The Rich Get Richer…


Yes, it’s simple math. The rich get richer and the poor remain poor. Economics? Nah. Publishing and sales.

People publishing their first books are schooled in this hard, Adam Smith-like fact of life more than any other. Their novels, short story collections, poetry collections, or collected essays may be good. They may even be very good. But they aren’t going to sell much outside the demographic known as family and friends comma very comma very close.

Here’s why:

  1. A first published book is like a first drunk. It goes to your head. Quickly. You feel dizzy with unreasonable delight. Your delusions become grandeur. Just as you once, as an adolescent, assumed you might be Death’s exception (after all, this is me we’re talking!), you assume that somehow, someway, your baby, your beautiful book will find a way to top the charts. Or at least assault them. Or at least give them a good scare.
  2. You don’t realize how crowded this field is. The competition is akin to New York City’s population. There are that many you’s out there. And none of them are saying, “Here’s looking at you and your beautiful work, kid.” Nope. They’re just walking on by, heads forward, hearts pumping me, myself, and I just as yours does.
  3. Marketing is easier said than done. Even if you make it a full-time job. Really.
  4. Internet “friends” (or “followers”) will pledge like furniture polish, but very few will buy. Fewer still will read. And fewer still will write a review. Investing in them is like chasing last year’s hot stock. Celebrate the few who come through! Don’t have such high expectations. Imagine if you yourself bought and read every “friend’s” or “follower’s” work (especially if you have thousands, you “popular” person, you). Repeat after me: “Adam Smith, Adam Smith, Adam Smith.”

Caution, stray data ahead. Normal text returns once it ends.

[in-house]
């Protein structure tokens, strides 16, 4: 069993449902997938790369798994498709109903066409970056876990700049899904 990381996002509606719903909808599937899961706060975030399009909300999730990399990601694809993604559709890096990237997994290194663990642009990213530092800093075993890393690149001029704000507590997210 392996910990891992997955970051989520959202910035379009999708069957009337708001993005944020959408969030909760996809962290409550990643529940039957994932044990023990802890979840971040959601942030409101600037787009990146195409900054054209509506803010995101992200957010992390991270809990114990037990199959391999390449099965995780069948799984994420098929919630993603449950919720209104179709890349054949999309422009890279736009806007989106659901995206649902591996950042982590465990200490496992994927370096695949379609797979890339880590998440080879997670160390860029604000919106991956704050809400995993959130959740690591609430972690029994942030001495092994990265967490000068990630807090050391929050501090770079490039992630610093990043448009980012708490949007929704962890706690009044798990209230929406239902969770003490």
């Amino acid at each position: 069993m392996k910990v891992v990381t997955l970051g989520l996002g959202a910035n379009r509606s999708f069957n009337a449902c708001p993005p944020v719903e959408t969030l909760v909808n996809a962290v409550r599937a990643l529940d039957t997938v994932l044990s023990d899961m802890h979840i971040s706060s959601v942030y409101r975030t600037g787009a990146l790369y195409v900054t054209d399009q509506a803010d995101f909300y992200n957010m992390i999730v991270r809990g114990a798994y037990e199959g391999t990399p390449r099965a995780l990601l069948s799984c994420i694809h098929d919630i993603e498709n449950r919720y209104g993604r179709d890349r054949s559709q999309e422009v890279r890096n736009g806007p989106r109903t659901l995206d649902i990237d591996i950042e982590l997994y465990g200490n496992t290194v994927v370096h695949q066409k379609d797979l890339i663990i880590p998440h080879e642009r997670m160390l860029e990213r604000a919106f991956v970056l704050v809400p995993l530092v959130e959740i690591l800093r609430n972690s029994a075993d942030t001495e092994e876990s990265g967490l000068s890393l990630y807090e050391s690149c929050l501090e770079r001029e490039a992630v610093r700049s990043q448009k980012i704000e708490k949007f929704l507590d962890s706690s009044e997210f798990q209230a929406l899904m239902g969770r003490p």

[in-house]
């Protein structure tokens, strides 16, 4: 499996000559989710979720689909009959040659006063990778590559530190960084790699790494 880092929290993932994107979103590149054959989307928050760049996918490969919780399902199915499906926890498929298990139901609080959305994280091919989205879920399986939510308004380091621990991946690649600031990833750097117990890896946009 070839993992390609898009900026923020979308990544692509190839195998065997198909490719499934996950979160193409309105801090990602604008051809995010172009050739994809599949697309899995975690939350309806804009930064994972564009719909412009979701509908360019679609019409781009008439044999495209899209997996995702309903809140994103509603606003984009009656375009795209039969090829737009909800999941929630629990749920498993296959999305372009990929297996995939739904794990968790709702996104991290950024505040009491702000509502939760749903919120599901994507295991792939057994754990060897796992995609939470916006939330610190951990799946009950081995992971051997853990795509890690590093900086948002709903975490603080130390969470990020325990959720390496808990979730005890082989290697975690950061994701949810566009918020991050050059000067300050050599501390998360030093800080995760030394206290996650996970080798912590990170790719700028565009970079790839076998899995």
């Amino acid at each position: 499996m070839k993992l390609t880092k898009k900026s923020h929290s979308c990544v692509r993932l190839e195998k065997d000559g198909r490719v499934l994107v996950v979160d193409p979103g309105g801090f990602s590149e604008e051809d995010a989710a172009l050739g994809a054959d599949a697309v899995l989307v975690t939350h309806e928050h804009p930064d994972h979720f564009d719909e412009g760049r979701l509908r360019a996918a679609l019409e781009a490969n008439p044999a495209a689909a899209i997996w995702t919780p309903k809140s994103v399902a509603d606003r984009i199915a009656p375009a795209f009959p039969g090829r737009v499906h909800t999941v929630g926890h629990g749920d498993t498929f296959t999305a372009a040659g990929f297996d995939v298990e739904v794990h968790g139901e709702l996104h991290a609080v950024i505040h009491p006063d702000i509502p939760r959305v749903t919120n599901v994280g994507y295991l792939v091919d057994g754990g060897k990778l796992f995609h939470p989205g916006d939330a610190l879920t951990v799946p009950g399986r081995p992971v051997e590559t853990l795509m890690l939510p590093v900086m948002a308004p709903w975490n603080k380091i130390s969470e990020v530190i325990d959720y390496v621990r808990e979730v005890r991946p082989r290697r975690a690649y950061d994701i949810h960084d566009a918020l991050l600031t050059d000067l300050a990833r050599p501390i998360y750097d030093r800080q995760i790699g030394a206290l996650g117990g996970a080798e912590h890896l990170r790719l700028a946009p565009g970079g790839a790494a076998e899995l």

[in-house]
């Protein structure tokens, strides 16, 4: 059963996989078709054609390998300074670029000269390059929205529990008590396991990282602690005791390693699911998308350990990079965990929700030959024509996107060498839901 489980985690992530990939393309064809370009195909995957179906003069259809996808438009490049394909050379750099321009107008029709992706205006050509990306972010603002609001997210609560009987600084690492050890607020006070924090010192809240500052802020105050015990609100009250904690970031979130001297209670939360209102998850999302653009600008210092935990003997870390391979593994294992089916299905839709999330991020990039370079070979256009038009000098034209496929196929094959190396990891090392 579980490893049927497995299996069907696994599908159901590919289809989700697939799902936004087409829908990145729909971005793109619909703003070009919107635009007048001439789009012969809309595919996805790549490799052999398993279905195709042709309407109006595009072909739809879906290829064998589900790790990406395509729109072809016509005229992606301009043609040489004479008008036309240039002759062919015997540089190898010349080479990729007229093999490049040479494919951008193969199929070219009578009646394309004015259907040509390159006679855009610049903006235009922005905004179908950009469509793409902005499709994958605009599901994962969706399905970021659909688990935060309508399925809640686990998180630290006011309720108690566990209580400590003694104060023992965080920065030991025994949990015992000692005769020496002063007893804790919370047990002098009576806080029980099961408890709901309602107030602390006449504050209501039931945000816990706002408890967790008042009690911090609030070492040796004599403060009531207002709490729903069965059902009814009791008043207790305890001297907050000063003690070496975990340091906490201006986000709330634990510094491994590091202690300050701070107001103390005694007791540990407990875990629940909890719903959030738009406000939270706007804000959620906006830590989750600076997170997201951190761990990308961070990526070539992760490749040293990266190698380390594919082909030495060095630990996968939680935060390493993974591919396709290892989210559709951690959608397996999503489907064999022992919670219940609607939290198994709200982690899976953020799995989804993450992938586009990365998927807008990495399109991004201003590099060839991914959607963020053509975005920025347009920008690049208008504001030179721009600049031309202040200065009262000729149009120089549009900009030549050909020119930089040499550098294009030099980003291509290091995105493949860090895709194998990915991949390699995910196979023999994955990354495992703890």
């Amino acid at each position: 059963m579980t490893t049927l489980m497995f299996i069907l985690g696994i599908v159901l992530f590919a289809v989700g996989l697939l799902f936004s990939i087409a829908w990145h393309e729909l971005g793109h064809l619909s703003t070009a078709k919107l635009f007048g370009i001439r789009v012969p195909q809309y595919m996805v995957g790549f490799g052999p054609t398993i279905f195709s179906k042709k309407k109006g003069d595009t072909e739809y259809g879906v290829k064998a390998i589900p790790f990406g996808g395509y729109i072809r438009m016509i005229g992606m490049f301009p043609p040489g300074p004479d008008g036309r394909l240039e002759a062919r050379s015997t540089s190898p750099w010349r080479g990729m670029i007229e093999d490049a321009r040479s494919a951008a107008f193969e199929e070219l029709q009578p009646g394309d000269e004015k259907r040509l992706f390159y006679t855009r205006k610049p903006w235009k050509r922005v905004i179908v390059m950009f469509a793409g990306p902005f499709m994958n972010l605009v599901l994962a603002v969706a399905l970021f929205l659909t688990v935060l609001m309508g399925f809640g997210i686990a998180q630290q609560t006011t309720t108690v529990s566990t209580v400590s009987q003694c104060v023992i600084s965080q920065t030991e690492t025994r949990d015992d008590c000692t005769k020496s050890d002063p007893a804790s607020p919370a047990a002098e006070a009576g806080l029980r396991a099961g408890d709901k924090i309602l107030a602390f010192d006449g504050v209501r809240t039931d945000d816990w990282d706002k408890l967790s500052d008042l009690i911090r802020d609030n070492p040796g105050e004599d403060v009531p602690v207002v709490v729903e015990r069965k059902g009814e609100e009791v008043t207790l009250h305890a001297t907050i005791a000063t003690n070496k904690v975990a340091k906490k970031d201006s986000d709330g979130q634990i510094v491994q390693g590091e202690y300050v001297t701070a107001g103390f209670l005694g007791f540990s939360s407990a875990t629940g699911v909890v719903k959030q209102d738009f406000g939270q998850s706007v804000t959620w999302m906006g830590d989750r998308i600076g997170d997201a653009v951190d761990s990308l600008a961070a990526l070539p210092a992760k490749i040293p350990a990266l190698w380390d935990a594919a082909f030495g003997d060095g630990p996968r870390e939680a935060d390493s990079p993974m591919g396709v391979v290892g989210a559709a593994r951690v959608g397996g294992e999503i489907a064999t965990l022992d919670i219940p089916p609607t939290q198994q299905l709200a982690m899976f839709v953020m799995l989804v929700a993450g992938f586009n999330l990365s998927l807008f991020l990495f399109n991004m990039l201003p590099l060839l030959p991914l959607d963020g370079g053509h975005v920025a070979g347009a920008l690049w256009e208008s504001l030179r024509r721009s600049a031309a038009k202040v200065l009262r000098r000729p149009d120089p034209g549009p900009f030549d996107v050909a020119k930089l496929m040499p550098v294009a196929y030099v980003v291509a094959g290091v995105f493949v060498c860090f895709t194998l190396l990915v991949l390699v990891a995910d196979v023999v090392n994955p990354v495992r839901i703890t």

5. As you watch your friends buying and reading established names like Stephen King, Alice Munro, and Billy Collins (and not you, you, or you), don’t hold it against them. Established names have earned their establishment through talent or moxie or something Rubik’s cube-like you haven’t figured out yet. Even if those names are living on past reputations, they’ve earned as much. If it bothers you that the rich get richer, maybe it’s because you’re not one of them. Smile about that.
  6. Your writing may be better than the rich’s writing. Chances are, it’s not. But it may be. And if it is, you only have time and discipline and work ahead of you. Life may eventually reward you, making you rich in publication and sales. Or the frustration of posthumous riches may visit upon you. Or, most likely, your talent may go hiding with you to the grave. Prepare for that contingency. Celebrate quietly as you write wonderfully. Be appreciated and famous to yourself. Not everyone’s work earns a fair hearing. Life is the ultimate kangaroo court.
  7. Resentment and hard feelings are detrimental. Work on. Create positive sweat. Believe that talent will out and riches will someday be yours. Or, if that sounds way too capitalistic, focus on art for art’s sake. Creative riches are capital, too, earning interest–yours, if no one else’s.

Keep on keeping on, fellow writers! Art and economics may make strange bedfellows, but four feet are sticking out from under the sheets, so live with it and carry on!

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